Immunosenescence of primary lymphatic organs is characterized by a decrease in the self-renewing potential of precursor cells as well as generation of lineage-committed cells affected by age-related changes. The consequences of immune decline are increased susceptibility to infections and cancer, and reduced responses to vaccinations. We recently reported, in collaboration with P1 and P3 of this Program Project (PP), that a hallmark of aging CD34+ bone marrow precursor cells as well as bona fide conventional dendritic cells (cDC) is the presence of an extensively glycated, carbonylated and lipoxidated proteome, which severely compromises their ability to mount effective immune responses. In this new PP period we propose to use a series of biochemical and biophysical approaches to: 1) functionally characterize the effects of different stressors on adaptive immune responses 2) analyze oxidative modifications of the cDC and M? immuno-proteome generated by these stressors 3) analyze the autophagic pathways involved in disposing the oxidatively modified proteome and 4) implement therapeutical intervention aimed at decreasing cellular stressors and restore adaptive immune functions. The overall working hypothesis of this project is that stressor-induced specific protein posttranslational modifications (carbonylation, glycation, lipoxidation) differently affect the cellular immuno-proteome, its autophagic clearance and ultimately the cDC, macrophages (M?) and CD4+ T cell immune functions.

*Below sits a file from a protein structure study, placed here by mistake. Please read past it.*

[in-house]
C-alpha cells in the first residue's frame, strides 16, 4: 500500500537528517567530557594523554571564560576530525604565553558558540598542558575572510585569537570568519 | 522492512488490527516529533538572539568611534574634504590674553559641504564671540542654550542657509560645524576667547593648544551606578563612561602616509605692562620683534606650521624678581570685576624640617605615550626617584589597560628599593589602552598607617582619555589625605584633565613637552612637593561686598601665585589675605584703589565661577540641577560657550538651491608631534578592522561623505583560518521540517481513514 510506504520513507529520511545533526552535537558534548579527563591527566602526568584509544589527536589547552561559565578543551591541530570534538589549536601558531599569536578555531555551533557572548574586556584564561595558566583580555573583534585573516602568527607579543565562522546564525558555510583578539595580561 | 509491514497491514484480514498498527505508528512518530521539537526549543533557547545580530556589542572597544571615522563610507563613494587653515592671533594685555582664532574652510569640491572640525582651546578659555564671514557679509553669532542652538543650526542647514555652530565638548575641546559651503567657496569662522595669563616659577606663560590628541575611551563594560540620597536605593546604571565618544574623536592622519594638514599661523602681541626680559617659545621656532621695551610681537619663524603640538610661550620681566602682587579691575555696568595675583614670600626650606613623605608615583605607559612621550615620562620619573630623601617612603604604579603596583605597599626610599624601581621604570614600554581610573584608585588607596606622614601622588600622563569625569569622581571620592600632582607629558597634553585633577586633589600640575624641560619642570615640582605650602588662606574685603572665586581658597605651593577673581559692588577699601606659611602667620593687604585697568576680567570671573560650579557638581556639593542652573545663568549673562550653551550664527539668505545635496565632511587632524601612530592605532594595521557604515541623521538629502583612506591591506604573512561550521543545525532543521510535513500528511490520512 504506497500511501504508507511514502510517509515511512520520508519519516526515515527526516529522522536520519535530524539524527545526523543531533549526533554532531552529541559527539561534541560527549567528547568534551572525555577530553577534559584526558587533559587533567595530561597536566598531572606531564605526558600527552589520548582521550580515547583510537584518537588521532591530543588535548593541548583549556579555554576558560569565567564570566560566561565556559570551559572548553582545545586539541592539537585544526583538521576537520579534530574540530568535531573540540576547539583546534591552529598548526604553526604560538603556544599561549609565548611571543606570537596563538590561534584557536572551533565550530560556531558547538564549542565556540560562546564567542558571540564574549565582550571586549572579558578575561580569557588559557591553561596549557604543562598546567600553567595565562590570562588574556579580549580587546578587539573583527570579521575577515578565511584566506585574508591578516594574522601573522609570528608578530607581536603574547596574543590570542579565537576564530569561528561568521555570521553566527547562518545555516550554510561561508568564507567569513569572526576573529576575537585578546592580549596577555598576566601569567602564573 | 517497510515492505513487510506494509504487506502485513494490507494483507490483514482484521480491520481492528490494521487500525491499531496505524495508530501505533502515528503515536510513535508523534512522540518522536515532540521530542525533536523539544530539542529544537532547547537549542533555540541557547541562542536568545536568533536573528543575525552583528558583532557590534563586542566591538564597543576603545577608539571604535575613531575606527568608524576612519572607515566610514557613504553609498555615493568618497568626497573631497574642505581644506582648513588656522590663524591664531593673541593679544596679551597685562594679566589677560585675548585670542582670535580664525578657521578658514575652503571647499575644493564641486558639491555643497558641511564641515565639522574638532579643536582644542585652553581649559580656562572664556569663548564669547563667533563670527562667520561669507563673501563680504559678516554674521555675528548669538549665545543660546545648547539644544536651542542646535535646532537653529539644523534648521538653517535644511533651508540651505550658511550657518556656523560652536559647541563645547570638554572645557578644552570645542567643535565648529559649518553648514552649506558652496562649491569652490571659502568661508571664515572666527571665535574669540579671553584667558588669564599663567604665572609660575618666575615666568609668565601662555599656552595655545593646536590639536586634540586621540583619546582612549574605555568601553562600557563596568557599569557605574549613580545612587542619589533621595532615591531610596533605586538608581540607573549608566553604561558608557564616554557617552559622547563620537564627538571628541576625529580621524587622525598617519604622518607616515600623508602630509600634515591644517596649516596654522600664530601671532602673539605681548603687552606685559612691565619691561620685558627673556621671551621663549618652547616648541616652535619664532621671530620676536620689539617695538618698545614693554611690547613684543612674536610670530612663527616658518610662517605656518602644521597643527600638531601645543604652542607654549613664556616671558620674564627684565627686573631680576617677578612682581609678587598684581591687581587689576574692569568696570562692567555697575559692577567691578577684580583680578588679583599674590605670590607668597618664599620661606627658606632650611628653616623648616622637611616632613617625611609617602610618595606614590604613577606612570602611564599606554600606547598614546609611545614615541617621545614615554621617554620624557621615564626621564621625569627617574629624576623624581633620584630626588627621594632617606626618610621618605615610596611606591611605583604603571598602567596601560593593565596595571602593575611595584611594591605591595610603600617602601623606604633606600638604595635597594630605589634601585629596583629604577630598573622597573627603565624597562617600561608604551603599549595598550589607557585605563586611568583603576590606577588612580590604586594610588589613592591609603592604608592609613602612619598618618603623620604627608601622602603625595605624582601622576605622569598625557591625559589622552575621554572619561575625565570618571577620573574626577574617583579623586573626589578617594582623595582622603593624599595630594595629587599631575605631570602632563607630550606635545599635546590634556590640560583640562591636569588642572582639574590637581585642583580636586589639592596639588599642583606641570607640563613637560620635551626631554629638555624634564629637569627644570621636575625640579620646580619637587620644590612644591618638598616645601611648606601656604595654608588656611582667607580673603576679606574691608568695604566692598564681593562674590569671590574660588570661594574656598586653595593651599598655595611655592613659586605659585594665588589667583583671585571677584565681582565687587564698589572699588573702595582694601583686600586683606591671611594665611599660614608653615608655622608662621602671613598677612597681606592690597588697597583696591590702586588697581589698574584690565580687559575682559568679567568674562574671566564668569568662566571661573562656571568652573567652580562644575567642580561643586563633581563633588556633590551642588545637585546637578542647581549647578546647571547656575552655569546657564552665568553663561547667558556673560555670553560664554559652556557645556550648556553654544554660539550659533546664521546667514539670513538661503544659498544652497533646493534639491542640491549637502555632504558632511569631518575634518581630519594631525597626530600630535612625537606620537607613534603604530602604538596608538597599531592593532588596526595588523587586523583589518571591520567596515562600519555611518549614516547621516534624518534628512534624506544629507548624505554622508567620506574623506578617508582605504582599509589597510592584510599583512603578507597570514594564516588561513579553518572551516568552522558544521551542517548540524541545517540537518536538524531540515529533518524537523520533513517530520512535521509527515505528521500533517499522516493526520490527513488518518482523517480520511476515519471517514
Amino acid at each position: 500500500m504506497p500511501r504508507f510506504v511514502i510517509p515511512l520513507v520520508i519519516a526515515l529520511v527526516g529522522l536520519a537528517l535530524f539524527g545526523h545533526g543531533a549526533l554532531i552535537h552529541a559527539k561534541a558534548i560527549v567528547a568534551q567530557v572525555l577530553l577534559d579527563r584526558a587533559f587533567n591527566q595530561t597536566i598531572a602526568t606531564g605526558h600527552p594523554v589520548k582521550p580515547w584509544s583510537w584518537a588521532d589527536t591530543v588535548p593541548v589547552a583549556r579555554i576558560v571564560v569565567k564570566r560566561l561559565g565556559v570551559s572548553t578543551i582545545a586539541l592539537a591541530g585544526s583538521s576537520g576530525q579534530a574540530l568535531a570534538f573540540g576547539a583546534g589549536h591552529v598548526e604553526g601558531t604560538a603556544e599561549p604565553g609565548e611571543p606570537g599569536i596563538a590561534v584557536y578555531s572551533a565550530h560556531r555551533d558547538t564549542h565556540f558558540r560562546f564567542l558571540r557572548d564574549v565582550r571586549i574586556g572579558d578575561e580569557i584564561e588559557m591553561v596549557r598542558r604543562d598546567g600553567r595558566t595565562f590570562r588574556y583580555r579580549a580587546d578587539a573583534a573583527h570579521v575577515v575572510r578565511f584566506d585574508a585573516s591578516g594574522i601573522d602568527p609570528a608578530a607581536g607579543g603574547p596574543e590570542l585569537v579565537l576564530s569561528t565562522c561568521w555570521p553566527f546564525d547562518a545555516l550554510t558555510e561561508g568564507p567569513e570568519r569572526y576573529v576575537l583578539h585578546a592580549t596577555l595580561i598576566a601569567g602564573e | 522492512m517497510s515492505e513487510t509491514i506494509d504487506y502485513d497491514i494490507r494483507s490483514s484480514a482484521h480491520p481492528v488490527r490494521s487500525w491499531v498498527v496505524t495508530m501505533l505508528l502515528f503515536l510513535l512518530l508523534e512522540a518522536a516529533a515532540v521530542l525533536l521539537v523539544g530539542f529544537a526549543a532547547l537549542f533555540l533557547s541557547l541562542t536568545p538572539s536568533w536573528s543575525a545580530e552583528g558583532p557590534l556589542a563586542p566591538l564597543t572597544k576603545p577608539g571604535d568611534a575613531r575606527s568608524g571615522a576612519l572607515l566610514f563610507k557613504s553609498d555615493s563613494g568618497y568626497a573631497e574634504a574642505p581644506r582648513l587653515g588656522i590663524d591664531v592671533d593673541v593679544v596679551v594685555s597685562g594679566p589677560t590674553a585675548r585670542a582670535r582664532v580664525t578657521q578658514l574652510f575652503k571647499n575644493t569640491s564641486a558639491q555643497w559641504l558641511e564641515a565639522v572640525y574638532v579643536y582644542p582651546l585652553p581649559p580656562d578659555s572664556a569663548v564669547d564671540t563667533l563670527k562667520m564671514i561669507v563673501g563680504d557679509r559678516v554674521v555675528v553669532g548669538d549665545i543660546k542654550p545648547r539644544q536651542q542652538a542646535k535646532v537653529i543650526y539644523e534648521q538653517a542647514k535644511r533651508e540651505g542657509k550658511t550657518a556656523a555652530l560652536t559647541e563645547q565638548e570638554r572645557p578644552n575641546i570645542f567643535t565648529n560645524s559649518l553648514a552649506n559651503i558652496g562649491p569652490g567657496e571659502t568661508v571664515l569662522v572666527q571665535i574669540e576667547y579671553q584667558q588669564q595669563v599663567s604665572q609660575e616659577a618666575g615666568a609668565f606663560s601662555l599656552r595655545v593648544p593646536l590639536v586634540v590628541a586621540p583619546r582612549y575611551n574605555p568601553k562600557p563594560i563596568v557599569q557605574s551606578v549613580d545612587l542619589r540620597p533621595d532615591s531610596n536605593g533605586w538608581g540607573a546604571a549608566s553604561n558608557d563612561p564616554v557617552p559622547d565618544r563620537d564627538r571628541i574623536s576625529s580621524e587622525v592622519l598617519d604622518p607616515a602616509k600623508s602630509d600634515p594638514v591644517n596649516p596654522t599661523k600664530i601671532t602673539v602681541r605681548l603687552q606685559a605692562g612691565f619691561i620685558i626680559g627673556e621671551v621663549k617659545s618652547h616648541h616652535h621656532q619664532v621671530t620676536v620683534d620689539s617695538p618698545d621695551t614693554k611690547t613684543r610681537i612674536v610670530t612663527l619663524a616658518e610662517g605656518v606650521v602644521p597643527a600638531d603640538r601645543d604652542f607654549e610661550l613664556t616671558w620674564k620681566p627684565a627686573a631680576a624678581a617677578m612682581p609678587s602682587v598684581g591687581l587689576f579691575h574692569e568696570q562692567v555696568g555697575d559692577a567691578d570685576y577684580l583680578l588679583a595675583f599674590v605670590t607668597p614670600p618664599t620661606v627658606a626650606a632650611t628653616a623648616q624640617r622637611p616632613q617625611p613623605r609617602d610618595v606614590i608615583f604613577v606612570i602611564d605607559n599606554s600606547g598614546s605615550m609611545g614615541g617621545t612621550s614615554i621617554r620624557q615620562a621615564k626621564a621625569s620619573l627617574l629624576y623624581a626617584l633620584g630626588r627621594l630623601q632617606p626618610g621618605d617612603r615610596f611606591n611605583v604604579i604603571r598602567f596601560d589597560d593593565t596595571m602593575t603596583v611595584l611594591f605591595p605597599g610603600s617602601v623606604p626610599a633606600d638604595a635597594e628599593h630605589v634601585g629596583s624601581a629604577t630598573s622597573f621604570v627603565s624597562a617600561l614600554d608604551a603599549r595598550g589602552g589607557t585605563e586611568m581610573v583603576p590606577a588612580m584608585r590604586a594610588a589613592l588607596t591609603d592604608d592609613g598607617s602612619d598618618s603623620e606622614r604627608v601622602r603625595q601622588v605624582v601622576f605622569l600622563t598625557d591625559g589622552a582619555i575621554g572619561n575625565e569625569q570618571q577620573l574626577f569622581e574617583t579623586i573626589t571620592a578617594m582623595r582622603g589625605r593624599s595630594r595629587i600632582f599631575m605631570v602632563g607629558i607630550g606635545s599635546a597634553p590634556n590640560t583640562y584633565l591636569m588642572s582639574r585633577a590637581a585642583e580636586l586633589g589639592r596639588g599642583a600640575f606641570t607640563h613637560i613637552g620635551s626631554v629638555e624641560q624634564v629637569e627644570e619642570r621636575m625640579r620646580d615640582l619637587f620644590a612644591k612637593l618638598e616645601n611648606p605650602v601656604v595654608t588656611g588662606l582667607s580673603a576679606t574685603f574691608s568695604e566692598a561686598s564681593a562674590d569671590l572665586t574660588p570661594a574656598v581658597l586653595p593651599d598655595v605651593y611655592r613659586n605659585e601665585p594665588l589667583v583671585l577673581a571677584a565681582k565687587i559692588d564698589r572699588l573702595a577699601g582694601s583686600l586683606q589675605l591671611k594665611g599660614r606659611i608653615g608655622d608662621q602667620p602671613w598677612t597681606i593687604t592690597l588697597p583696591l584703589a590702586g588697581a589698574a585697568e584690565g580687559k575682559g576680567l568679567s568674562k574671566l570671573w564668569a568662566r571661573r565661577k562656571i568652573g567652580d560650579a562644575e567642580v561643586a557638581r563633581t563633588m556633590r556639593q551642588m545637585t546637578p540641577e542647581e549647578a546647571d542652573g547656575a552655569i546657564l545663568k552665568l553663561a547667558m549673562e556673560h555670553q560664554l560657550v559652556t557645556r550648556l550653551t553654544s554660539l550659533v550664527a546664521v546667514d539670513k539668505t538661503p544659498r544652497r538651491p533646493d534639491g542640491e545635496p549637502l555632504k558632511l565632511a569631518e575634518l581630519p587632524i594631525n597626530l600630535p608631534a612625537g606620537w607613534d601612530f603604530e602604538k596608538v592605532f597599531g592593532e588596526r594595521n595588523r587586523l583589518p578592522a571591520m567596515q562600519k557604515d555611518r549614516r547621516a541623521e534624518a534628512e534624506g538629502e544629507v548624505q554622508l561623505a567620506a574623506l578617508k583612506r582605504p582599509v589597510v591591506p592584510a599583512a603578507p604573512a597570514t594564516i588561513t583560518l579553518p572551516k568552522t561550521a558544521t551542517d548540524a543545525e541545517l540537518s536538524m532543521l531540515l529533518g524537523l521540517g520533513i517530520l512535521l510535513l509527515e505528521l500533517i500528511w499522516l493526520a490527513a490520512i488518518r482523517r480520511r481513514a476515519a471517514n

In specific Aim 1 we will analyze the effects of cellular stressor on cDC and M? immunoproteome by using qualitative and quantitative mass spectrometry and free flow fractionation analysis of protein aggregates. The autophagic mechanisms use to dispose of the glycated, carbonylated and lipoxidated proteome will be evaluated using CD11c tissue specific null cells for the three autophagic pathways.
In specific Aim 2 we will analyze how different stressors, known to induce proteotoxicity and lipotoxicity compromise cDC-mediated adaptive immune responses.
In specific Aim 3 we will evaluate a series of genetic, pharmacologic and dietary therapeutic interventions shared with all projects to determine the best approach to decrease proteotoxicity and lipotoxicity on immune cells and restore adaptive immune functions Relevance: This application delves into previously unexplored areas of immunosenescence and immune cells response to stressors commonly encountered in diabetes, metabolic syndrome, prolonged infections and immune cell exhaustion. The overall fundamental goal is to understand the biochemical implication of each stressor on cDC and M? ability to mount adaptive immune responses and to devise therapeutic interventions aimed at restoring cellular functionality and improve immunosenescence.

Public Health Relevance

The major long term goal of our study is to assess how the immune system responds to stress, including high fat diet, infections and protein damage. In particular we are interested in examining how immune responses and vaccine challenges are compromised by these stressor events and what are the strategies put in place by immune cells to counteract them. Our ultimate goal is to improve the overall efficiency of the immune response towards invading pathogens as well as the poor vaccine response normally associated with aging.

National Institute of Health (NIH)
Research Program Projects (P01)
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Special Emphasis Panel (ZAG1)
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Albert Einstein College of Medicine
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